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Fish soup, stuffed cabbage, beigli – what’s on your table at Christmas?

Delicious meat and fish, exciting side dishes, fabulous Christmas cakes – that's what you want at Christmas, right? Let's see what we Hungarians eat during the most beautiful winter holiday and why.

It is exciting to see that Christmas meals are different not just in various regions within Hungary but also depending on specific family habits. Typical Hungarian dishes developed along the lines of old traditions, and later they were extended with, for example, German and English influences. In the time of our ancestors, for example, poultry was never served because turkey, duck or goose scratch backwards with their feet and it was believed to be a bad sign, so pork dishes were selected. All the more since pigs were killed from late November and quite a lot of fresh meat was available for Christmas – so liverwurst or fried sausages were an integral part of the holiday menu. 

Fish was typical food for fasting

As we mentioned earlier, the traditional peasant dishes at Christmas were partly connected to superstitions. Poppy seeds, peas and beans symbolised abundance and apples symbolised fertility, so they definitely had a place on the table in salty or sweet form. Bean soup with carrots and sour cream, for example, was considered a festive dish in the north of the country. Elsewhere, bean soup appeared as a fasting dish – without meat and dairy products – just as sauerkraut, fish soup or fried fish used to. How does fasting come in here? One or two hundred years ago, people used to fast before Christmas, and this period also included 24 December.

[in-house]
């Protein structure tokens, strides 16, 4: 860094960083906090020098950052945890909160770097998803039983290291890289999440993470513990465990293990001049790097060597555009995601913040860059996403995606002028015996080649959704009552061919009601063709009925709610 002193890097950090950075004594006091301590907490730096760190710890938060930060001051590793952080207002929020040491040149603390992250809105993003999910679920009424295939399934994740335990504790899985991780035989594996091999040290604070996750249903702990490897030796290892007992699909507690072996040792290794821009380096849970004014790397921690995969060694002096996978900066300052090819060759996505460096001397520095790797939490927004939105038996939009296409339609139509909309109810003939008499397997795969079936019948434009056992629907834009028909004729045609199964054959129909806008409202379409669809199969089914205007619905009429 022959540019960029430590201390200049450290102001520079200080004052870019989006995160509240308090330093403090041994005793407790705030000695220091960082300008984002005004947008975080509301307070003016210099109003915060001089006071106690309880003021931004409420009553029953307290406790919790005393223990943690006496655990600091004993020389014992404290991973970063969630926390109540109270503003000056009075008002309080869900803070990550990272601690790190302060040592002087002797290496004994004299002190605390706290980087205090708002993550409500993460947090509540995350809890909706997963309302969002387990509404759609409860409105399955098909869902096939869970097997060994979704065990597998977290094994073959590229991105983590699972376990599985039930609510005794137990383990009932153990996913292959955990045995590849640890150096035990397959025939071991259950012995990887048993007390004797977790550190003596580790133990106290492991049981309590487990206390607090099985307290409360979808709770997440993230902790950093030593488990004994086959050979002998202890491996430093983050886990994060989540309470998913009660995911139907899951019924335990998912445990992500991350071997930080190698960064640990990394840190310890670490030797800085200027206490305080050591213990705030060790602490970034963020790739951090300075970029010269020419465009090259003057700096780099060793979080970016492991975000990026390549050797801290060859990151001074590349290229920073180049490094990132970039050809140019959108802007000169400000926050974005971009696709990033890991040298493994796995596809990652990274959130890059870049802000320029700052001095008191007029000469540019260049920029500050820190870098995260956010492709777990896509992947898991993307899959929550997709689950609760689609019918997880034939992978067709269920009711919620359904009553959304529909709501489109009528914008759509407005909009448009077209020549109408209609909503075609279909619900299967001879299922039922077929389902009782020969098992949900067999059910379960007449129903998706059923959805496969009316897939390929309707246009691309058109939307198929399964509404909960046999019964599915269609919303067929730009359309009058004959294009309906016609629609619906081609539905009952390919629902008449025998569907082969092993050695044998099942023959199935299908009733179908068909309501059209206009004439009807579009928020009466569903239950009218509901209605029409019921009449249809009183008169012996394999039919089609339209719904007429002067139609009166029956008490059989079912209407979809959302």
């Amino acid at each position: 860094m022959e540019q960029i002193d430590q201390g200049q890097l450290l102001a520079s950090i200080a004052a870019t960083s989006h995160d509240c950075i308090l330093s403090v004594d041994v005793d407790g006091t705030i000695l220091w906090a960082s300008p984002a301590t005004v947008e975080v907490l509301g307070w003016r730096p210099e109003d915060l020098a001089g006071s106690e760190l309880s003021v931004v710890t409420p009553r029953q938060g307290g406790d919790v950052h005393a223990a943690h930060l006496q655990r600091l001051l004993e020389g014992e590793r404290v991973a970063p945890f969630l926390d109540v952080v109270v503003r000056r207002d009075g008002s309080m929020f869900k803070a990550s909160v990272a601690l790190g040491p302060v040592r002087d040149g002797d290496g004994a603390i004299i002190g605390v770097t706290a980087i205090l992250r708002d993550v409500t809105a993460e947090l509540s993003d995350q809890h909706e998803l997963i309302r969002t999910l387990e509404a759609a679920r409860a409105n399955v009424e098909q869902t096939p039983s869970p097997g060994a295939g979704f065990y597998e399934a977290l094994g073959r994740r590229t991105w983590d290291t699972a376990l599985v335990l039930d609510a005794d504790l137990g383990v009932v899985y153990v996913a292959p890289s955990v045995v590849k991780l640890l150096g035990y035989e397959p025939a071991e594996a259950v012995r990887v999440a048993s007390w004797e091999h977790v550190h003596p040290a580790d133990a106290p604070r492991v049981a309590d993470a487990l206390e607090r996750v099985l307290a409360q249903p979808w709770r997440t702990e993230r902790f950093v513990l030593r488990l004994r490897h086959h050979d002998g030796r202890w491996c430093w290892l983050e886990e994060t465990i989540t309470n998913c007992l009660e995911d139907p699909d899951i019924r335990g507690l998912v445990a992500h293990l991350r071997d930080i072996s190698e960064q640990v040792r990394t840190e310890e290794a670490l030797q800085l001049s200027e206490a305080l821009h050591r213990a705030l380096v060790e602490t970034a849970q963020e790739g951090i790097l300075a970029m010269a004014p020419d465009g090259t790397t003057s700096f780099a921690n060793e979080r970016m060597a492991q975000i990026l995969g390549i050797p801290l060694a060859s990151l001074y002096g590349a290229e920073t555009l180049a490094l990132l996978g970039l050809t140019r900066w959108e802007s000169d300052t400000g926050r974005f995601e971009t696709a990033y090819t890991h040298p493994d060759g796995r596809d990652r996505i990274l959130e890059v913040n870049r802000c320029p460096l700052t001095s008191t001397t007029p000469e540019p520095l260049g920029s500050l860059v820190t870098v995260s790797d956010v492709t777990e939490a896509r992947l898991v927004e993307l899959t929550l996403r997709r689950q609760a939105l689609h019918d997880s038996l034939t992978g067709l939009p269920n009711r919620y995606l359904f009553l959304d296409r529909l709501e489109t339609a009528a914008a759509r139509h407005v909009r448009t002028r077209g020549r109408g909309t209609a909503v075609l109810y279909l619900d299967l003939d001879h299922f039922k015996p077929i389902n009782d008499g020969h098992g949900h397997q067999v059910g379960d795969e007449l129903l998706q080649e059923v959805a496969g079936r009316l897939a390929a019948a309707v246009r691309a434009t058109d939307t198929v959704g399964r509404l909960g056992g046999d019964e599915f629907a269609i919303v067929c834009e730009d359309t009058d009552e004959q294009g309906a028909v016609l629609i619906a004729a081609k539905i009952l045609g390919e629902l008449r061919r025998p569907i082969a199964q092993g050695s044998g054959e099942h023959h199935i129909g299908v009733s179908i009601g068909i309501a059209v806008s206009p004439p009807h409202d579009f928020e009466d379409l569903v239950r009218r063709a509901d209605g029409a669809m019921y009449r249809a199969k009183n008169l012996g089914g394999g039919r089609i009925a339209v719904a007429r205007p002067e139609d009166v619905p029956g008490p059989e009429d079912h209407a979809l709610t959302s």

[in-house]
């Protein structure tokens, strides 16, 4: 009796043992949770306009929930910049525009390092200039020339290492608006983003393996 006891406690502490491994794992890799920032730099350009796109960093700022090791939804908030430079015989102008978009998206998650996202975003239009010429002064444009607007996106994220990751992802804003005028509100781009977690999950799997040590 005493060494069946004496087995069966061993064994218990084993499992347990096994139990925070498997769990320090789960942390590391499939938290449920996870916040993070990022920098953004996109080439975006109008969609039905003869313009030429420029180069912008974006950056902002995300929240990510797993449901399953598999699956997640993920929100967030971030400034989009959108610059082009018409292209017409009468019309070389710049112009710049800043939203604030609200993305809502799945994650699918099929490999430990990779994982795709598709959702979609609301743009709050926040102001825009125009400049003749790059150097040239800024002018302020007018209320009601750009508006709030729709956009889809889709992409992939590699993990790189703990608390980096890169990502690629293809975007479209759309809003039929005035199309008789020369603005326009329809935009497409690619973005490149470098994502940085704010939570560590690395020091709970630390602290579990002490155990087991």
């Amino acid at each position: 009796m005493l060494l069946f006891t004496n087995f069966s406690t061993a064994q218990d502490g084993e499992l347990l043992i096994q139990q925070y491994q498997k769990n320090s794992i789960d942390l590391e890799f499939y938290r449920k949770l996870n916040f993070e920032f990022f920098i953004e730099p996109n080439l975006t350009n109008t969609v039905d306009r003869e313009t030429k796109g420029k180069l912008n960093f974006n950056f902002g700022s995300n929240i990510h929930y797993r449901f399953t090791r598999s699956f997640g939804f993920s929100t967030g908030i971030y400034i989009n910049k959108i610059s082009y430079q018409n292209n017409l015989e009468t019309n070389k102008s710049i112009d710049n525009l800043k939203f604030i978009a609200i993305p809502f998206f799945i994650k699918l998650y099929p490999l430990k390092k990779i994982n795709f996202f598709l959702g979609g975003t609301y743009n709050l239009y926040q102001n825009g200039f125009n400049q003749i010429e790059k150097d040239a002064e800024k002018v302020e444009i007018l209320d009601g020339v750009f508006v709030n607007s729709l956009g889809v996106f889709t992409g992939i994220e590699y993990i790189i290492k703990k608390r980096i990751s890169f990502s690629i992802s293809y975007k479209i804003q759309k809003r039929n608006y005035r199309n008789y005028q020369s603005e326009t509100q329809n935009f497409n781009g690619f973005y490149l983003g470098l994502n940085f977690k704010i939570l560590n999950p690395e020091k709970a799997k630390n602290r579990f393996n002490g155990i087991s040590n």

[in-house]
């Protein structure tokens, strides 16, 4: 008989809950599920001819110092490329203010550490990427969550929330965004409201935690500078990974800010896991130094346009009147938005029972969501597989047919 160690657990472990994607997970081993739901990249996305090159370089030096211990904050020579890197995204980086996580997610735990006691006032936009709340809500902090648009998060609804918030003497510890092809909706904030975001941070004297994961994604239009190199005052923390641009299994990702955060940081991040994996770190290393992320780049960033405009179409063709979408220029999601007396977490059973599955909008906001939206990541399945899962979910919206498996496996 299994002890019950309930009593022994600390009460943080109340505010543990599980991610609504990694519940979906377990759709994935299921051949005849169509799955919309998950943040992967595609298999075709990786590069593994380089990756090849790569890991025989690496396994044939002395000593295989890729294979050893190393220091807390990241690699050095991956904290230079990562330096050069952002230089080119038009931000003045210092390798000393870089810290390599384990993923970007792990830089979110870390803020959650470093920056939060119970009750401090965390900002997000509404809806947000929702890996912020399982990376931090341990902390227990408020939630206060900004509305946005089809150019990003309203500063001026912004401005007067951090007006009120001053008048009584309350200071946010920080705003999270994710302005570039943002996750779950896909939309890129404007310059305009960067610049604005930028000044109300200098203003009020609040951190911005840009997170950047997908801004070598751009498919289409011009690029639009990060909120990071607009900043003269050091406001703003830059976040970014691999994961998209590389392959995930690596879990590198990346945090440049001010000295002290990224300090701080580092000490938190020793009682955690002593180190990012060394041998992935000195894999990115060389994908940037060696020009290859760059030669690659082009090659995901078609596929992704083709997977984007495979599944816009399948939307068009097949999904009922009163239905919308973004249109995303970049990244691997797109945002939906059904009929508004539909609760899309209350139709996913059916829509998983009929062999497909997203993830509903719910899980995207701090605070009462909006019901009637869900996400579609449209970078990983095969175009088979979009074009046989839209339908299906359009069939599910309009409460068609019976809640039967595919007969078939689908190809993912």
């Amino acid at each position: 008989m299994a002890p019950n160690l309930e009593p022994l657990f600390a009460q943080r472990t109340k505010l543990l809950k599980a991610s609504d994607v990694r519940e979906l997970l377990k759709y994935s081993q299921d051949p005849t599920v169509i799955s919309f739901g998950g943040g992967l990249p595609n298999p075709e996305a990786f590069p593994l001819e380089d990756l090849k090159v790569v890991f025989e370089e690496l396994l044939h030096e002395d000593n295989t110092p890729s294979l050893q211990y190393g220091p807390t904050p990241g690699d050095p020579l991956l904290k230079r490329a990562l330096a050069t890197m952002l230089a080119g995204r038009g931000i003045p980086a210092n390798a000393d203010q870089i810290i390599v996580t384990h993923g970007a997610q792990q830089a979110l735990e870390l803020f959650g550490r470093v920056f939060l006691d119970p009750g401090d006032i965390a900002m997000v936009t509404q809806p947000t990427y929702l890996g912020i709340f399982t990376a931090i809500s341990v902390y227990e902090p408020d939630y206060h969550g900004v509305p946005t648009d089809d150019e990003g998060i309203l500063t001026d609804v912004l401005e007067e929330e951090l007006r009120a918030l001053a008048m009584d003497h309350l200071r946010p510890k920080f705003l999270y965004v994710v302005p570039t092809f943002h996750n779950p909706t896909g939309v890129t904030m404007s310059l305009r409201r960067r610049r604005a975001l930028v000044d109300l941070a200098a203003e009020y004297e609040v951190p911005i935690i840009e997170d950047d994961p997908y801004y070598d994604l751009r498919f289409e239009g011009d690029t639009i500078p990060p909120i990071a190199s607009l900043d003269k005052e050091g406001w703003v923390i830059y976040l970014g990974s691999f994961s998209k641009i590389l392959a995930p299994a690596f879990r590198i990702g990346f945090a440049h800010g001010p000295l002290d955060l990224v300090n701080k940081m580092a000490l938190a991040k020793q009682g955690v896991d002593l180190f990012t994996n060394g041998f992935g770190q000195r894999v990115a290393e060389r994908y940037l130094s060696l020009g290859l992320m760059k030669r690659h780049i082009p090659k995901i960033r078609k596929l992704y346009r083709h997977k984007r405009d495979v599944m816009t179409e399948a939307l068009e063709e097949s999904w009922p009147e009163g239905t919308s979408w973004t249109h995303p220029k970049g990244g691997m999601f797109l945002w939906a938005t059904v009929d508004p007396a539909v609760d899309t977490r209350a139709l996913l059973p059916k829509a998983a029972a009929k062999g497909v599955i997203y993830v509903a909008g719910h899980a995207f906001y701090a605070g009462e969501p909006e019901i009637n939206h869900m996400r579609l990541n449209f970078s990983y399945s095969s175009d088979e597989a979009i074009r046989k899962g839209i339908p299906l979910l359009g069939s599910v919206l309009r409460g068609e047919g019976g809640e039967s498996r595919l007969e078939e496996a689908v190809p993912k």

Stuffed cabbage here and Székely cabbage there

Smoked and salted pork and ham as well as game meat were popular on the Christmas menu, especially in Somogy. Braided brioche was – and still is – served in Transdanubia not only at Easter but also at Christmas. The remaining bread was used to make mákos guba (poppy seed bread), which is still very popular today. Today, many people eat fish soup (with pasta in Baja and without pasta in Szeged) and fried or breaded fish (salmon, sea fish) during the holidays. One of the most popular Christmas dishes is stuffed cabbage, usually the Szabolcs version, in which the filling consists of very small dumplings. In the eastern part of the country Székely cabbage is preferred with a lot of smoked meat.

And how about sweets?

Turkey (stuffed with chestnuts or plainly fried in one piece) was brought to Hungarian tables from Anglo-Saxon countries, and mayonnaise salads – for example, potatoes with red onion and mayonnaise or French salad offered for meat dishes – became popular due to the German influence. Aspic made from fish or pork is also a typical food in the holiday season. The most popular sweets are walnut, chestnut and poppy seed cakes – mainly in the form of beigli (a rolled cake). Some families prefer Gerbeaud, Linzer, Buche de Noel or apple pie. 

Did you know?

It was a typical Christmas custom in the Great Plains and in the southern parts of the country that before the meal the family cut an apple into as many slices as the number of people at the table. Garlic with honey was also eaten as a sign of health and abundance. At some places a walnut was cracked and placed in the four corners of the room to protect the household from evil.